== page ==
THE Wee County could become part of a redrawn Mid Forth Valley constituency at Westminster elections under proposals outlined last week.

The Boundary Commission for Scotland published its initial proposals to update UK Parliament constituencies as part of its 2023 review.

Under the suggested plan, Scotland will be allocated 57 – a reduction of two when compared to the current boundaries.

Clackmannanshire currently sits within the Ochil and South Perthshire area, represented by MP John Nicolson.

The initial proposal would see Clacks form the northern half of Mid Forth Valley and would be joined by the parts of Falkirk to the south, encompassing towns such as Denny, Torwood, Carron and Letham.

The rest of Falkirk, including the the larger town and its villages would form the Forth Valley South constituency.

The proposed Mid Forth Valley area would have an electorate of just over 74,000 – fewer than the around 80,000 in existing Ochil and South Perthshire.

The northern half of the current Ochil and South Perthshire constituency, which combines Clacks with areas around Kinross and up to Crieff in the north – but not including the Fair City itself – would join the Perth and Tay constituency.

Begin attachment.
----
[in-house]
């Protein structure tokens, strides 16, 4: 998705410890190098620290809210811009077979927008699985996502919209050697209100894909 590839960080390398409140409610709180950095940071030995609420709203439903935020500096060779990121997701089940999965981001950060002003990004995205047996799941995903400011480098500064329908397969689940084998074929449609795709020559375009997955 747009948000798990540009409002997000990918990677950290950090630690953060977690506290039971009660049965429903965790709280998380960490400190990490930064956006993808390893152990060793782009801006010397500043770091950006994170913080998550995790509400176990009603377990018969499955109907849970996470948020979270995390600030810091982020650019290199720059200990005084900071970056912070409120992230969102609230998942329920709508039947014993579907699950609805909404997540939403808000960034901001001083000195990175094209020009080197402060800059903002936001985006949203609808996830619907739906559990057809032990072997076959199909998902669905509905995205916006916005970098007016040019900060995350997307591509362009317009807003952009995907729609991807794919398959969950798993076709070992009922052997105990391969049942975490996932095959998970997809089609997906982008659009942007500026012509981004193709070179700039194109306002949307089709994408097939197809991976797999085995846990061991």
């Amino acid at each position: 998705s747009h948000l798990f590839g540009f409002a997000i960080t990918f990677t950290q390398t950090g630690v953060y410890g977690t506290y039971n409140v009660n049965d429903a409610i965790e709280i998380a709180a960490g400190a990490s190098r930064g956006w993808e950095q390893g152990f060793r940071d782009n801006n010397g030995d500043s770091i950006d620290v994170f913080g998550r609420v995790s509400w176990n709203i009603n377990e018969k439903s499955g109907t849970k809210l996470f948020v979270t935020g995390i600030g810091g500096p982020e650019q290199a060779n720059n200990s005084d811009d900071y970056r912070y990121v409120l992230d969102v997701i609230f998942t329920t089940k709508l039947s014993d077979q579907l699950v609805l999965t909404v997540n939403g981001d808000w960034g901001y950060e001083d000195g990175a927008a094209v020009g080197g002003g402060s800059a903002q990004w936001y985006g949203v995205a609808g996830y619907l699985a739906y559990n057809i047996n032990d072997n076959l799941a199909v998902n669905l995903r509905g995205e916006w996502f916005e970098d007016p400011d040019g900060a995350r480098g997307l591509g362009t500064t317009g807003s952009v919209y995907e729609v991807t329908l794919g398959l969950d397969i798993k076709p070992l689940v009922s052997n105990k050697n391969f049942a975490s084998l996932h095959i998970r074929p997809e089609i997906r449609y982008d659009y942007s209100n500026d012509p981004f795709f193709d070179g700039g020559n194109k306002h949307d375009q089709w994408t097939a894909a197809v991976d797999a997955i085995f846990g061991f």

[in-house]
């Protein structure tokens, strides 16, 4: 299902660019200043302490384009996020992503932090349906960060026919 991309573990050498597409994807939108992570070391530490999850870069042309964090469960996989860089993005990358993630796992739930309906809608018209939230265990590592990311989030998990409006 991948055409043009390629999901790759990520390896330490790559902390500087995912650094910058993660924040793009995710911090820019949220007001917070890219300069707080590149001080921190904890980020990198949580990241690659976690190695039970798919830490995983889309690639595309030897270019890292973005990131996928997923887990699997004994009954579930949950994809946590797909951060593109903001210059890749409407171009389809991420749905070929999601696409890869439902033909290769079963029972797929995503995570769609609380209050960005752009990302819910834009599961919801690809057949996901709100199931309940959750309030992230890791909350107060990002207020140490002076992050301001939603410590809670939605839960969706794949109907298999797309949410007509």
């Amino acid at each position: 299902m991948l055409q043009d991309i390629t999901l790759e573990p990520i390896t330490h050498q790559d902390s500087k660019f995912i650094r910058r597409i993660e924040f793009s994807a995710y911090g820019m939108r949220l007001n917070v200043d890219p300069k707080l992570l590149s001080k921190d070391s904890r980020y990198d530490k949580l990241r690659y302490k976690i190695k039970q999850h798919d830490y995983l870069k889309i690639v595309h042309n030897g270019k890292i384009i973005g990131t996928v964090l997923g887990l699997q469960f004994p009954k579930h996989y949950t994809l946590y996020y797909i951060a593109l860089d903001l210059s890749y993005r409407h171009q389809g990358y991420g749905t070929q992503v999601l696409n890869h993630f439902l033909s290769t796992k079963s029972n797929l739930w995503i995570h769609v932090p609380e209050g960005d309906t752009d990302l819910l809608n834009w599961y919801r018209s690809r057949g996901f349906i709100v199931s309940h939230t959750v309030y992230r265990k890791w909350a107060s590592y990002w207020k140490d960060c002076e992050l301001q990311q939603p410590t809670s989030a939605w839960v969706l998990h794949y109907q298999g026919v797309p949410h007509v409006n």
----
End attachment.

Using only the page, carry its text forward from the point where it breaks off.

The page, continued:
Lord Matthews, deputy chair of the Boundary Commission for Scotland, said: “I believe this is a promising start to delivering the requirements of the new rules that mean the number of constituencies in Scotland will reduce from 59 to 57, and that each mainland constituency must have broadly the same number of electors.

“We have set out proposals today which do that and are, we believe, a good implementation of the rules set by parliament.

“Today is the beginning of a process, and we now want to hear the views of the public.

“We will reflect on responses to the consultation and make changes where appropriate and where the legislation allows us to do so.

“We strongly encourage voters to make their views heard.”

The latest rules for constituencies, set out by Westminster in 2020, retain 650 constituencies for the parliament as a whole with strict parameters.

Each must contain no fewer than 69,724 electors and no more than 77,062 – save for the two protected boundaries for Na h-Eileanan an Iar as well as Orkney and Shetland.

Lower than minimum numbers can be recommended only if an area is larger than 12,000 square kilometres but no area can be larger than 13,000.

The commission for Scotland explained that due to these requirements, significant changes to existing constituencies are required.

In terms of consultation, the commission is specifically keen to hear suggestions on two aspects: alternative boundaries that comply with requirements and constituency names.

To comment, visit until Wednesday, December 8.